Diaphorina citri Kuwayama, Crawford, 1911

Halbert, Susan E. & Burckhardt, Daniel, 2020, The psyllids (Hemiptera: Psylloidea) of Florida: newly established and rarely collected taxa and checklist, Insecta Mundi 2020 (788), pp. 1-88: 33

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Diaphorina citri Kuwayama


Diaphorina citri Kuwayama   , 1908

( Fig. 100, 101 View Figures 97–101 )

Materials examined. USA: Florida: The FSCA database has over 10,000 records of this pest, from residences, nurseries, citrus groves, business landscapes, fruit trucks, etc. Most specimens were not retained; many were used for molecular analysis for citrus greening pathogens ( Halbert et al. 2012). Counties represented by FSCA specimens include Alachua, Baker, Brevard, Broward, Gadsden, Hendry   , Highlands, Hillsborough, Calhoun, Charlotte, De Soto, Escambia, Flagler, Lake, Lee, Levy, Miami-Dade, Okeechobee, Orange, Osceola, Palm Beach, Polk, St. John’s, St. Lucie, and Sarasota ( FSCA, dry and slide mounted, ethanol). USA other than Florida: American Samoa, Guam, Hawaii, Puerto Rico, Saipan, and Tinian ( FSCA, dry mounted, ethanol). Other countries: Antigua, Argentina, Bahamas, Belize, Bolivia, Brazil, China, Colombia, Costa Rica, Curaçao, Dominica, Ecuador, Guatemala, Grenada, Honduras, India, Indonesia, Jamaica, Kenya, Mexico, Nepal, St. Lucia, Tanzania, Trinidad and Tobago, Uruguay, Venezuela, and Viet Nam ( FSCA, dry and slide mounted, ethanol).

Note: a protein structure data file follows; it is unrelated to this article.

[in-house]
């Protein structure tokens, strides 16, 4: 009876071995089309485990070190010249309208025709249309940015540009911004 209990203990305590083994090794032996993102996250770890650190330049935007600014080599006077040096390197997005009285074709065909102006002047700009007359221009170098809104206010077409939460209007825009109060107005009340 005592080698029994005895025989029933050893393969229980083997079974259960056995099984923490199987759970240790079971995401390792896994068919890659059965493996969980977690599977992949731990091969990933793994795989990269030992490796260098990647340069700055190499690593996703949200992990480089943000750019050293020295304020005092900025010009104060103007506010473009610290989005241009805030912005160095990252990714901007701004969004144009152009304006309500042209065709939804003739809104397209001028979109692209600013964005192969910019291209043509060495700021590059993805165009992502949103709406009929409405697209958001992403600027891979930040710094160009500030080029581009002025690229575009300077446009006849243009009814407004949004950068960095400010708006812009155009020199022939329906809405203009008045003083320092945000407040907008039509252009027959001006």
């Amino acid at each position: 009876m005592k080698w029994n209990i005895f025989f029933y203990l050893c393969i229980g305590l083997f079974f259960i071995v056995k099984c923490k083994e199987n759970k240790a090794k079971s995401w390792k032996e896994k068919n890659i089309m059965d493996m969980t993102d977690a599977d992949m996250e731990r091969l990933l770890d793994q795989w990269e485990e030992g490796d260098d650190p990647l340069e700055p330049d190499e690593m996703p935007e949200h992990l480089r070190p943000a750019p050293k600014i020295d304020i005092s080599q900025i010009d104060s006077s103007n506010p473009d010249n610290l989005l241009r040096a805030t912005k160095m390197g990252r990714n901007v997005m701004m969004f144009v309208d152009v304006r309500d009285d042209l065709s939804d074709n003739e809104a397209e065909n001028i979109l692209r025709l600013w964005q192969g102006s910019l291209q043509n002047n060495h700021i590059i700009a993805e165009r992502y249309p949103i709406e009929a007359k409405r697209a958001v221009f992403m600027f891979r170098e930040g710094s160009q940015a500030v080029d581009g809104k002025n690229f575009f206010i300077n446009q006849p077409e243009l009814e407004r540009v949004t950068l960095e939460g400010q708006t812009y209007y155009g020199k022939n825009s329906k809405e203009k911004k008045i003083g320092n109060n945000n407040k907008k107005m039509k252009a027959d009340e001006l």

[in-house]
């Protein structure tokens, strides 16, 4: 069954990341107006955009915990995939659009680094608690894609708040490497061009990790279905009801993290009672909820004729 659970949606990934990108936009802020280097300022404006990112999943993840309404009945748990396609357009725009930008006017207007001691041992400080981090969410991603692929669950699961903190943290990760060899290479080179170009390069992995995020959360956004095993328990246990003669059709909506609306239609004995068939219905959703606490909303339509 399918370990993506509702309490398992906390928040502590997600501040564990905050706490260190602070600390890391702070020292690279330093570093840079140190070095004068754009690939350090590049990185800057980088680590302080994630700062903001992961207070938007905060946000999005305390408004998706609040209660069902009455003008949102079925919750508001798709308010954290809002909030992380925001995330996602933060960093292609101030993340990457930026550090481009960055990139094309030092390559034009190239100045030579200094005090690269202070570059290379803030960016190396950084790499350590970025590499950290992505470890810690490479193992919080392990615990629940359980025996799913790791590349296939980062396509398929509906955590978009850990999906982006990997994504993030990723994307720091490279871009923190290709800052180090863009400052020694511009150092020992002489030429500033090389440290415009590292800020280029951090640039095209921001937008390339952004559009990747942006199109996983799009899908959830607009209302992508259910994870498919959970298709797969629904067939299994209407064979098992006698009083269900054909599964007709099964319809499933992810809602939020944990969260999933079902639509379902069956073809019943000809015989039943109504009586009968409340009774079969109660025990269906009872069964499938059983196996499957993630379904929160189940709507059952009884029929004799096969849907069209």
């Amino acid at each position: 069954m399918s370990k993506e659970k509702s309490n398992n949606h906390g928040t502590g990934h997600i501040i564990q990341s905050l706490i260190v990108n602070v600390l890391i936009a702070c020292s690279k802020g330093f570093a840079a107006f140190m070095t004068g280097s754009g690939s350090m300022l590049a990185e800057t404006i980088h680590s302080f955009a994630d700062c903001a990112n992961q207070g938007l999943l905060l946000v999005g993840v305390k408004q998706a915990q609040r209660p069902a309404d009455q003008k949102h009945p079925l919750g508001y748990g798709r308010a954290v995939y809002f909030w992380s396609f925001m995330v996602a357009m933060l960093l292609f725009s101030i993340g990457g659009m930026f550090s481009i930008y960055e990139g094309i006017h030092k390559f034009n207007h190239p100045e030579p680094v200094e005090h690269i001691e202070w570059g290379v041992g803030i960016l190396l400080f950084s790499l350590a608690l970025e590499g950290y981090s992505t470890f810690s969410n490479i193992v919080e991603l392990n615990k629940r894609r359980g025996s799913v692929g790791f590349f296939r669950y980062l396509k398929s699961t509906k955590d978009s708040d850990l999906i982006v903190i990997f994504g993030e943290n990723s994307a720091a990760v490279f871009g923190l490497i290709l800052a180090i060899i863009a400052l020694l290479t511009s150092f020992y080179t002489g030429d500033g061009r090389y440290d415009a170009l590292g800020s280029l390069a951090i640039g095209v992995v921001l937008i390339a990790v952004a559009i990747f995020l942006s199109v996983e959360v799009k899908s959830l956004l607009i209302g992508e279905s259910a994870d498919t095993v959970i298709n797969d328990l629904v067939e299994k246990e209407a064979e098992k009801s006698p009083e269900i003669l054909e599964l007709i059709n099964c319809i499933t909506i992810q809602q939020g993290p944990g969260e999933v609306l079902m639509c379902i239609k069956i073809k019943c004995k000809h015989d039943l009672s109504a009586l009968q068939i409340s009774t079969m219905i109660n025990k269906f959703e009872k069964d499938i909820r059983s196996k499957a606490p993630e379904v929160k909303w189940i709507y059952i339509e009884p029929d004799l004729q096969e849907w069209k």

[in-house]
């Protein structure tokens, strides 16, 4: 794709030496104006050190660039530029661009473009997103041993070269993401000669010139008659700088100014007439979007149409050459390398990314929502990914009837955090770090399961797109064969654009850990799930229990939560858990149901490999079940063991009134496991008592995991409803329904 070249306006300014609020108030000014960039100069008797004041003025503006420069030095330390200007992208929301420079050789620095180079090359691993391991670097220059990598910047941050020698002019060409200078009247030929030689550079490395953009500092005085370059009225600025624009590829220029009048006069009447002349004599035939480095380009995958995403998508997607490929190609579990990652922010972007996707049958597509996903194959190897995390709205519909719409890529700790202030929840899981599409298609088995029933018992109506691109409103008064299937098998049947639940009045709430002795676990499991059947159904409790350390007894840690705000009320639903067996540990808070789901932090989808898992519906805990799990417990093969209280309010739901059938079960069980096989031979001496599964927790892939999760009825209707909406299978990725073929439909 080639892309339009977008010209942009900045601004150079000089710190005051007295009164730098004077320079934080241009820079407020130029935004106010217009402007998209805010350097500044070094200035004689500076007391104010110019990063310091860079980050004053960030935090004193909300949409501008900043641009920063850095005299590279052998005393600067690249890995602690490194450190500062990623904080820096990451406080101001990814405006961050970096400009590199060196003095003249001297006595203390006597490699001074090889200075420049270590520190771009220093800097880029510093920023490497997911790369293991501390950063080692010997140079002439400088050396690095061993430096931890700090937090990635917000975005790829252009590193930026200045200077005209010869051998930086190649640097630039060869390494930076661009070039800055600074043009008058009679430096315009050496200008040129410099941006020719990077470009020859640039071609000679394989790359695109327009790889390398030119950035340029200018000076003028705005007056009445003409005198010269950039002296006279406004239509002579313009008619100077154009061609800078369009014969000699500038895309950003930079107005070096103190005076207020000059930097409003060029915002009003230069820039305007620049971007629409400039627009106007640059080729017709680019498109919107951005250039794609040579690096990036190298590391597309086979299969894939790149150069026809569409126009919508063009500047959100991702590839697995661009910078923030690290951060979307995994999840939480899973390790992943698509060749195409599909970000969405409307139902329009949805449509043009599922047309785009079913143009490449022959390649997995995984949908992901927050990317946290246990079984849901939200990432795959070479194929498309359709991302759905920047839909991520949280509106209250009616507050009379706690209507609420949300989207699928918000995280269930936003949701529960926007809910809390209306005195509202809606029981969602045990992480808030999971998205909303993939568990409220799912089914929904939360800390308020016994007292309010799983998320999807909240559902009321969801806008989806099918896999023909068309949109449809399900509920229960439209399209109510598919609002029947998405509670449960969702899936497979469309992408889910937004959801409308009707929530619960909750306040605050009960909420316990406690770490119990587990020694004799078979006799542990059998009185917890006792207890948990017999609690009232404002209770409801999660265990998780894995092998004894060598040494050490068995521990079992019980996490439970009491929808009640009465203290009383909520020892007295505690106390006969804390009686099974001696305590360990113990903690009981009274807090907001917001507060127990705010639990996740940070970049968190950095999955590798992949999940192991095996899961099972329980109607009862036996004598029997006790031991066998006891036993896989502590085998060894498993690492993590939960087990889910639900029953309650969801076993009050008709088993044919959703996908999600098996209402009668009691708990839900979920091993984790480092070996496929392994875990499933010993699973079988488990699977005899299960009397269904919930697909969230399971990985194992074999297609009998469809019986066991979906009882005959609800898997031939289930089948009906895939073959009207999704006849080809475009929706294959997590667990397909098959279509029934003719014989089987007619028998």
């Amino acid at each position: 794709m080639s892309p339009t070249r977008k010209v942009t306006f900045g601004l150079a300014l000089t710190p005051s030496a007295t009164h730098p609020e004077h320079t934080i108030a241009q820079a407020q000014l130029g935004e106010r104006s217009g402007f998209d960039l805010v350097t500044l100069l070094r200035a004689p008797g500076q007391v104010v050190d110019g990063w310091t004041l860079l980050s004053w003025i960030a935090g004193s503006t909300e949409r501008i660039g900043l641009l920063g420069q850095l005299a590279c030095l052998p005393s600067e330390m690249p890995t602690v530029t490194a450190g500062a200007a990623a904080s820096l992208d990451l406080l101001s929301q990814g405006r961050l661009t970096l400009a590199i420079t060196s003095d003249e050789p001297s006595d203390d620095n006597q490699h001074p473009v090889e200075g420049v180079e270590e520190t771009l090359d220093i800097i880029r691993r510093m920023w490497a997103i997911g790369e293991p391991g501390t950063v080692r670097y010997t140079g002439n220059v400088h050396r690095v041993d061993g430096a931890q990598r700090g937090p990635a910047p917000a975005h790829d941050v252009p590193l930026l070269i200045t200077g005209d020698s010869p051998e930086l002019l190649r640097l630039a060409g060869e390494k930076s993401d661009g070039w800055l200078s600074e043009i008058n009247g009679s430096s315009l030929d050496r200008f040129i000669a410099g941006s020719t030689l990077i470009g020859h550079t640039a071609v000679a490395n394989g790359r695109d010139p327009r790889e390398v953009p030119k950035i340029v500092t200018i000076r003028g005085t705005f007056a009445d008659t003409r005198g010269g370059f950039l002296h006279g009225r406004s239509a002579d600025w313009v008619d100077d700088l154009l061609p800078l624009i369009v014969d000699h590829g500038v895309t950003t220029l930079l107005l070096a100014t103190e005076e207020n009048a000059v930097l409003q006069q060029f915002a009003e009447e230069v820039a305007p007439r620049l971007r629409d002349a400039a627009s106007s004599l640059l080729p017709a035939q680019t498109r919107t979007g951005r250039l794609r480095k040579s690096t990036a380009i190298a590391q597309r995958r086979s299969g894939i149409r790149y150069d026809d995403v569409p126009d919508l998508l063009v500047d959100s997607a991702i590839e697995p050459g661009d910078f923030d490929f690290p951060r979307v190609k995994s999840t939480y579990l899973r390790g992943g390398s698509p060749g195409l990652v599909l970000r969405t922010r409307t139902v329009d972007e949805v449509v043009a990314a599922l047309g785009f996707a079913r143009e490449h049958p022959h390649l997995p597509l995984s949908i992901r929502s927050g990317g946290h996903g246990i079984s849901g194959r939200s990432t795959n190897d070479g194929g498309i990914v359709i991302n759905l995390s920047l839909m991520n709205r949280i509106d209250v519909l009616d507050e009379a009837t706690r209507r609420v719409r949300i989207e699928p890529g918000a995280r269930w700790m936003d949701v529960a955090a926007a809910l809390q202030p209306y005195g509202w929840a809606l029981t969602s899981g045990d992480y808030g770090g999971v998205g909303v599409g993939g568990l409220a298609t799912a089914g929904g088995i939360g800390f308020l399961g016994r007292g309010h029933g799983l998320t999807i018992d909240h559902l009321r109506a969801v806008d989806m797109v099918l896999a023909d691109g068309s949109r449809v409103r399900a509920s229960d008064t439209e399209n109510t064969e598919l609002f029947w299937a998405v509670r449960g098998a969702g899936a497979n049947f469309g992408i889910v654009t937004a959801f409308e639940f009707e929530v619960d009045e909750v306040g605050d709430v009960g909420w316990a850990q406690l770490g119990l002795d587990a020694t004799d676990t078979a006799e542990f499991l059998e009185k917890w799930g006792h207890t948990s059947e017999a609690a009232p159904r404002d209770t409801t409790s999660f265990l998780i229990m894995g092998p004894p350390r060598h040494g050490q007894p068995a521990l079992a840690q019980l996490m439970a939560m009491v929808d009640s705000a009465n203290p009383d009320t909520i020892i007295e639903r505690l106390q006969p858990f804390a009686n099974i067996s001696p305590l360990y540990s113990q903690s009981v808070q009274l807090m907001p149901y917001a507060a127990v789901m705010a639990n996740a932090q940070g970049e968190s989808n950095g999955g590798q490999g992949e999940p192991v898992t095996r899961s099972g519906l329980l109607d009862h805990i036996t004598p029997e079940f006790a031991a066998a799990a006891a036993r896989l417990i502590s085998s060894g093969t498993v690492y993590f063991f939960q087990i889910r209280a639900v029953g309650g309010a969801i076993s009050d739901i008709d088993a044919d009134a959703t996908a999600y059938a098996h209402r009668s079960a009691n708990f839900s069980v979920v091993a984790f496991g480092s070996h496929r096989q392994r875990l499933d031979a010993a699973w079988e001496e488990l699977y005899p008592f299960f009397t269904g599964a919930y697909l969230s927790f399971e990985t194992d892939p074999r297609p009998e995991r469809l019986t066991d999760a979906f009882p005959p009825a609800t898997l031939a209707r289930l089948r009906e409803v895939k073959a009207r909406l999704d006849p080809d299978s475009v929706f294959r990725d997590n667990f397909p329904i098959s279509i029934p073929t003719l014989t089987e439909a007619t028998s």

Diagnosis. Adults are readily recognizable by the maculation pattern on the forewings ( Fig. 100 View Figures 97–101 ). The fifth instar ( Fig. 101 View Figures 97–101 ) is characterized by three-segmented antennae, forewing pads with prominent humeral lobes and a smooth body surface lacking macroscopic setae.

Distribution. Originating from tropical Asia, adventive in west Asia, Arabian Peninsula, east and west Africa, South, Central and North America ( Percy et al. 2012, Ouvrard 2020), USA (FL) (Halbert 1998).

Florida distribution information. Diaphorina citri   , the Asian citrus psyllid, was found by Susan Halbert, DPI inspectors Ellen Tannehill, and Dennis Clinton, and DPI virologist Lawrence G. Brown on a routine survey for citrus viruses in Delray Beach (Palm Beach County) in June 1998 (FSCA# E1998-1751). Since then, it has colonized Florida everywhere citrus is grown. Thousands of specimens have been collected in Florida from nurseries, citrus groves, dooryards, and suction traps.

Host plants. Citrus L. spp., Murraya J. Koenig   ex L. and other citrus relatives ( Rutaceae   ) ( Halbert and Manjunath 2004).

Comments. Much of the range extension of this pest in Florida can be attributed to movement of ornamental Murraya paniculata   (L.) Jack ( Rutaceae   ) plants through discount and other retail sales ( Halbert et al. 2003, 2012). As a direct pest, D . citri   is not particularly serious, although new growth of young citrus trees can be damaged badly if populations are high. In much of the citrus production area of the world, including Florida, D . citri   causes severe damage to citrus through transmission of the pathogens that cause citrus greening disease ( Halbert and Manjunath 2004). Diaphorina citri   is the only citrus psyllid present in the New World, and it is distinct from the other species that colonize citrus around the world ( Halbert and Manjunath 2004). In the Old World, Diaphorina   has almost 80 described and at least as many undescribed species ( Ouvrard 2020; Burckhardt, unpublished information) whose identification can be tricky and needs some experience.

Katacephala Crawford, 1914  


Florida State Collection of Arthropods, The Museum of Entomology